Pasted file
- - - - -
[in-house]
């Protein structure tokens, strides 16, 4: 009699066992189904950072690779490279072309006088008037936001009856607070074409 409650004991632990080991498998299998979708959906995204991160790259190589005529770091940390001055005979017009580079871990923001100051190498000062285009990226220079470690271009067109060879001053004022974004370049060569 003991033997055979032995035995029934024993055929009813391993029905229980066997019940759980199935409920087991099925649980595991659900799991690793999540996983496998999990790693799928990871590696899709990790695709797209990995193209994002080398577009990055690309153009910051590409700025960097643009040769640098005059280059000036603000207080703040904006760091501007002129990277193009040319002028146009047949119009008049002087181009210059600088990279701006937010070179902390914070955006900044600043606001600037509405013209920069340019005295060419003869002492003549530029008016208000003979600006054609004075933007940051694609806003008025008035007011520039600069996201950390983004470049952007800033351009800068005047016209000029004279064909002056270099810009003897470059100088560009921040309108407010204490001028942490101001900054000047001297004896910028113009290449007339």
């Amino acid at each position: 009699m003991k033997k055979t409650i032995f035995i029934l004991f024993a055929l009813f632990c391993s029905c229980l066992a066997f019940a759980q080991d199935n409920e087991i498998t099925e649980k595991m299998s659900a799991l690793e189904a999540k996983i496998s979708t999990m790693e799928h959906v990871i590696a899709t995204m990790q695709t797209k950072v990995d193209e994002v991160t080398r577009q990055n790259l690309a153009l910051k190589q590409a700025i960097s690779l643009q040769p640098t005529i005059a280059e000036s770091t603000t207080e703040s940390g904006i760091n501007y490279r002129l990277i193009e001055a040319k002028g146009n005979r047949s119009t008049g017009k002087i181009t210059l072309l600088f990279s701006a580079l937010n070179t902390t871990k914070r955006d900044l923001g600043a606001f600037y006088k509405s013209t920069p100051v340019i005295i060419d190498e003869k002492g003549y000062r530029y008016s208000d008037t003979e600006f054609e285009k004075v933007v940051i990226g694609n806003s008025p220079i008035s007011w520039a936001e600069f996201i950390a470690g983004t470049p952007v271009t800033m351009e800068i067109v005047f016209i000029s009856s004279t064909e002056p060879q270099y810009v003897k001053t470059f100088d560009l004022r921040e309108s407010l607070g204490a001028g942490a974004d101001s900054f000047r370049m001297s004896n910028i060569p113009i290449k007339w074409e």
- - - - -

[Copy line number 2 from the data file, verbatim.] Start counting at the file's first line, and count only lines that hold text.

């Protein structure tokens, strides 16, 4: 009699066992189904950072690779490279072309006088008037936001009856607070074409 409650004991632990080991498998299998979708959906995204991160790259190589005529770091940390001055005979017009580079871990923001100051190498000062285009990226220079470690271009067109060879001053004022974004370049060569 003991033997055979032995035995029934024993055929009813391993029905229980066997019940759980199935409920087991099925649980595991659900799991690793999540996983496998999990790693799928990871590696899709990790695709797209990995193209994002080398577009990055690309153009910051590409700025960097643009040769640098005059280059000036603000207080703040904006760091501007002129990277193009040319002028146009047949119009008049002087181009210059600088990279701006937010070179902390914070955006900044600043606001600037509405013209920069340019005295060419003869002492003549530029008016208000003979600006054609004075933007940051694609806003008025008035007011520039600069996201950390983004470049952007800033351009800068005047016209000029004279064909002056270099810009003897470059100088560009921040309108407010204490001028942490101001900054000047001297004896910028113009290449007339």